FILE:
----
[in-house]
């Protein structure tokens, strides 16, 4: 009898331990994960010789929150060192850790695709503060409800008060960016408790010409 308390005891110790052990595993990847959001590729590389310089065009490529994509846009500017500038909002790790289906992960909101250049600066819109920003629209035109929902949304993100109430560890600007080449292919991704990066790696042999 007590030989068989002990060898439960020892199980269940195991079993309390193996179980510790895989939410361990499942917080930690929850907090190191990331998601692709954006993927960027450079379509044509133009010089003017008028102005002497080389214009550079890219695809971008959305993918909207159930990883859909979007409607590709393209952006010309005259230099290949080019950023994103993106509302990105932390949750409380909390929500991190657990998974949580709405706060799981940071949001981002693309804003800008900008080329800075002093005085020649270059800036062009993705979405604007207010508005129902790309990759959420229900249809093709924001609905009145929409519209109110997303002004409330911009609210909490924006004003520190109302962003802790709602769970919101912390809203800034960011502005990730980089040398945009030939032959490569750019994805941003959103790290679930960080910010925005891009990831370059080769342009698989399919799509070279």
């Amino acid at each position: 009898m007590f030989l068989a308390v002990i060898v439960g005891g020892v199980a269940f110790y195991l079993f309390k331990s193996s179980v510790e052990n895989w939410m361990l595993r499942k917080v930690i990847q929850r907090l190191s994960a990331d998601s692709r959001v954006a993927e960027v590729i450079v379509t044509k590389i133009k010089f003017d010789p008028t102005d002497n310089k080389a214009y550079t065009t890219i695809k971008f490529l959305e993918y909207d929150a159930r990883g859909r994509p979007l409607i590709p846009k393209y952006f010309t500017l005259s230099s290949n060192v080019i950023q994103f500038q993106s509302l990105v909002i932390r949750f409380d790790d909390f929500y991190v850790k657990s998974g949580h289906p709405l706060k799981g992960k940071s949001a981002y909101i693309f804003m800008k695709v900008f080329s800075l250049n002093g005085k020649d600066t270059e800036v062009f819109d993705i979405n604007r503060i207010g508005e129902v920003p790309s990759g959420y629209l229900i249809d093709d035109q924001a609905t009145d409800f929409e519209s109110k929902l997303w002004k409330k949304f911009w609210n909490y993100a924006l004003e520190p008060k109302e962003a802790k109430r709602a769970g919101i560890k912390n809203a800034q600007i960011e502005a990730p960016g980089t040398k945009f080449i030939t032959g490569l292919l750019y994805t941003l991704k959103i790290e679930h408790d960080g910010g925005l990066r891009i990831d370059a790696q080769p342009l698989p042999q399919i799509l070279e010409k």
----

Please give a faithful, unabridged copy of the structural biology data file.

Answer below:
[in-house]
């Protein structure tokens, strides 16, 4: 009898331990994960010789929150060192850790695709503060409800008060960016408790010409 308390005891110790052990595993990847959001590729590389310089065009490529994509846009500017500038909002790790289906992960909101250049600066819109920003629209035109929902949304993100109430560890600007080449292919991704990066790696042999 007590030989068989002990060898439960020892199980269940195991079993309390193996179980510790895989939410361990499942917080930690929850907090190191990331998601692709954006993927960027450079379509044509133009010089003017008028102005002497080389214009550079890219695809971008959305993918909207159930990883859909979007409607590709393209952006010309005259230099290949080019950023994103993106509302990105932390949750409380909390929500991190657990998974949580709405706060799981940071949001981002693309804003800008900008080329800075002093005085020649270059800036062009993705979405604007207010508005129902790309990759959420229900249809093709924001609905009145929409519209109110997303002004409330911009609210909490924006004003520190109302962003802790709602769970919101912390809203800034960011502005990730980089040398945009030939032959490569750019994805941003959103790290679930960080910010925005891009990831370059080769342009698989399919799509070279």
């Amino acid at each position: 009898m007590f030989l068989a308390v002990i060898v439960g005891g020892v199980a269940f110790y195991l079993f309390k331990s193996s179980v510790e052990n895989w939410m361990l595993r499942k917080v930690i990847q929850r907090l190191s994960a990331d998601s692709r959001v954006a993927e960027v590729i450079v379509t044509k590389i133009k010089f003017d010789p008028t102005d002497n310089k080389a214009y550079t065009t890219i695809k971008f490529l959305e993918y909207d929150a159930r990883g859909r994509p979007l409607i590709p846009k393209y952006f010309t500017l005259s230099s290949n060192v080019i950023q994103f500038q993106s509302l990105v909002i932390r949750f409380d790790d909390f929500y991190v850790k657990s998974g949580h289906p709405l706060k799981g992960k940071s949001a981002y909101i693309f804003m800008k695709v900008f080329s800075l250049n002093g005085k020649d600066t270059e800036v062009f819109d993705i979405n604007r503060i207010g508005e129902v920003p790309s990759g959420y629209l229900i249809d093709d035109q924001a609905t009145d409800f929409e519209s109110k929902l997303w002004k409330k949304f911009w609210n909490y993100a924006l004003e520190p008060k109302e962003a802790k109430r709602a769970g919101i560890k912390n809203a800034q600007i960011e502005a990730p960016g980089t040398k945009f080449i030939t032959g490569l292919l750019y994805t941003l991704k959103i790290e679930h408790d960080g910010g925005l990066r891009i990831d370059a790696q080769p342009l698989p042999q399919i799509l070279e010409k």